LONDON (BLOOMBERG) - Britain said global efforts to tackle climate change are falling short and Prime Minister Boris Johnson will use a key United Nations summit next week to press for more action.
"It is disappointing that there hasn't been as much progress recently as there should have been," Mr Johnson's spokesman, Mr Max Blain, told reporters on Friday (Sept 17). "We have ourselves made progress towards the commitments we've made."
Securing international progress on reducing carbon emissions is politically important for Mr Johnson, given Britain hosts the next round of UN climate talks, known as COP26, in Glasgow in November.
The UN General Assembly in New York next week is among the final chances for him to build momentum as world leaders take stock of their commitments.
Mr Johnson is also addressing a virtual discussion on climate change hosted by United States President Joe Biden on Friday, where Mr Biden is hoping to push members of the Major Economies Forum - a mix of advanced and developing economies - to up their ambitions, according to a senior US official.
Britain has committed to reducing carbon emissions by 78 per cent by 2035 compared with 1990 levels, and to reach net zero carbon emissions by 2050. Britain's emissions fell 13 per cent in 2020 versus 2019, largely due to the effects of coronavirus lockdown measures.
Mr Biden on Friday urged the world to bring its “highest” ambition to COP26, warning that the planet faces a tightening deadline.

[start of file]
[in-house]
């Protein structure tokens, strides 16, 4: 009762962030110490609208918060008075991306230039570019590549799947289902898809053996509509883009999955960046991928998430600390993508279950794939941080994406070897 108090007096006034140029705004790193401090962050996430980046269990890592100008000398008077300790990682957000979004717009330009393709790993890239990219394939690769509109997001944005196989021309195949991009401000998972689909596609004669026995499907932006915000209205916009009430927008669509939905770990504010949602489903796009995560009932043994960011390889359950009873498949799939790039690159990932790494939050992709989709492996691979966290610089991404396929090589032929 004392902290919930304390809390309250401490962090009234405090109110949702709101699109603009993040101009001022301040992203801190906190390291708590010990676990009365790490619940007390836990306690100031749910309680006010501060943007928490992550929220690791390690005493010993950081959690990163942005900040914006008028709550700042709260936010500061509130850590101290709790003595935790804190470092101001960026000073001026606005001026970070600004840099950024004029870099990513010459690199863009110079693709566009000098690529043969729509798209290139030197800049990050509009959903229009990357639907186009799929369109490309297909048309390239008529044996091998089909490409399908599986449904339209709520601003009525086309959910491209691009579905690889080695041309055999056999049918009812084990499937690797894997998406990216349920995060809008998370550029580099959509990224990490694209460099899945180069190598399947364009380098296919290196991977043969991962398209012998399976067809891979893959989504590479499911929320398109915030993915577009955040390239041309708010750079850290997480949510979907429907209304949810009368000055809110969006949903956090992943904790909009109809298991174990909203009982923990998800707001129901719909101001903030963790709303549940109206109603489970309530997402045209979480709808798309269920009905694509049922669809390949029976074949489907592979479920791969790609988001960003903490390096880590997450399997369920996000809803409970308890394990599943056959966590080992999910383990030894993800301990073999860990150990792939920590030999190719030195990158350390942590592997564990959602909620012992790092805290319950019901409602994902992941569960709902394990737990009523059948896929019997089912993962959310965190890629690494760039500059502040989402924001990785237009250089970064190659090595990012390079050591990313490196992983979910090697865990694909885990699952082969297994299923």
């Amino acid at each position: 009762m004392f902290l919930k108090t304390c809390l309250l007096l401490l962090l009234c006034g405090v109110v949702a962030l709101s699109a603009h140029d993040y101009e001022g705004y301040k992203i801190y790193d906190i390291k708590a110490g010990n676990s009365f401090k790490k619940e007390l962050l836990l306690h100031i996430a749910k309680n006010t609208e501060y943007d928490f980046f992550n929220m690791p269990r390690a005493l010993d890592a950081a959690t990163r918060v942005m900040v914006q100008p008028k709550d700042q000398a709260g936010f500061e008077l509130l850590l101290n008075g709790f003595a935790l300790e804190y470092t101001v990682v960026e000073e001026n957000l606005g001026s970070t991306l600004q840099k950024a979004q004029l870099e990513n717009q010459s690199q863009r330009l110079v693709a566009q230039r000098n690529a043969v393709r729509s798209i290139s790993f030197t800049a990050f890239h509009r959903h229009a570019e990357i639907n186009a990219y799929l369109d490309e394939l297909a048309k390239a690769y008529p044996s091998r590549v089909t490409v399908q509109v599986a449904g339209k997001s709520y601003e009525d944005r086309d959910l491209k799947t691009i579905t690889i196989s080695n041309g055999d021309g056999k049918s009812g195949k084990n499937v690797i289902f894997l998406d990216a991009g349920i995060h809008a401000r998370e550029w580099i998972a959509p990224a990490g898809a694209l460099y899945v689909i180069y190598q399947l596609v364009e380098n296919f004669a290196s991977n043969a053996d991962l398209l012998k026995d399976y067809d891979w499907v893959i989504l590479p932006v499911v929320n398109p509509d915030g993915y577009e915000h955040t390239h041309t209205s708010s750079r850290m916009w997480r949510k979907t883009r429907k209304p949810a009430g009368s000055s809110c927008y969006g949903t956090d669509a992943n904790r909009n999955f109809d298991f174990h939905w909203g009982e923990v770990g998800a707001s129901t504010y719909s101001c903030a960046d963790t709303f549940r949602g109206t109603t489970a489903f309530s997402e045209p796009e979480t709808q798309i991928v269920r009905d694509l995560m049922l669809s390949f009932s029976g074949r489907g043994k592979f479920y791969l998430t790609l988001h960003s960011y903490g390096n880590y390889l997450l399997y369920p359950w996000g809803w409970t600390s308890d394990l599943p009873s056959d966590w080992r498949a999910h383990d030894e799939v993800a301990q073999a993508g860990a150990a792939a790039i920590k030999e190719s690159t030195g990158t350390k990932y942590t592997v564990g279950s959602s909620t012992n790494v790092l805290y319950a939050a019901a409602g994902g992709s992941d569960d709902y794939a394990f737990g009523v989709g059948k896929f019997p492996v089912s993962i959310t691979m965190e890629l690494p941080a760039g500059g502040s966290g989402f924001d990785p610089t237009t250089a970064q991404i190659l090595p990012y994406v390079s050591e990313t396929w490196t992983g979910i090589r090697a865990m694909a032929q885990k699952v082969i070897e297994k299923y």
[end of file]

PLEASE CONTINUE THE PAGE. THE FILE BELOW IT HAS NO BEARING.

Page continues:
“We have to bring to Glasgow our highest ambitions. Those who have not yet done so, time is running out,” Biden said in the White House at the start of a virtual summit with nine foreign leaders.
Biden said the United States was taking concrete steps toward UN climate goals but noted that recent devastating flooding in the US northeast and wildfires in western states echoed extreme weather events from China to the Amazon.
Last month, the UN’s Intergovernmental Panel on Climate Change said the Earth’s average global temperature will reach 1.5 degrees Celsius above pre-industrial levels around 2030, a decade earlier than projected three years ago.
Biden said this represents “a code red for humanity” and that “we have to act, all of us, we have to act now”.
Biden called the virtual forum – where there were notable absences of Chinese President Xi Jinping and the leaders of Brazil and India – in preparation for the major UN summit taking place in Glasgow at the start of November.
World leaders will also be attending a separate closed-doors climate conference on Monday on the sidelines of the annual UN General Assembly in New York.
The Glasgow summit is focused on ensuring the world sticks to an agreed goal of limiting warming to 1.5 degrees Celsius. But “without adequate commitments from every nation in this room, the goal of limiting warming to 1.5 slips through our hands and that is a disaster,” Biden said.
He noted the US commitment to reduce greenhouse gas emissions by between 50 and 52 per cent by 2030 compared with 2005 levels, along with several other hefty targets.
One of these is a joint pledge with the European Union and other partners to reduce global methane emissions by at least 30 percent below 2020 levels by 2030.
“Our emphasis this year is going to be on building ambition on the road to Glasgow,” he said, but “Glasgow is not our final destination.”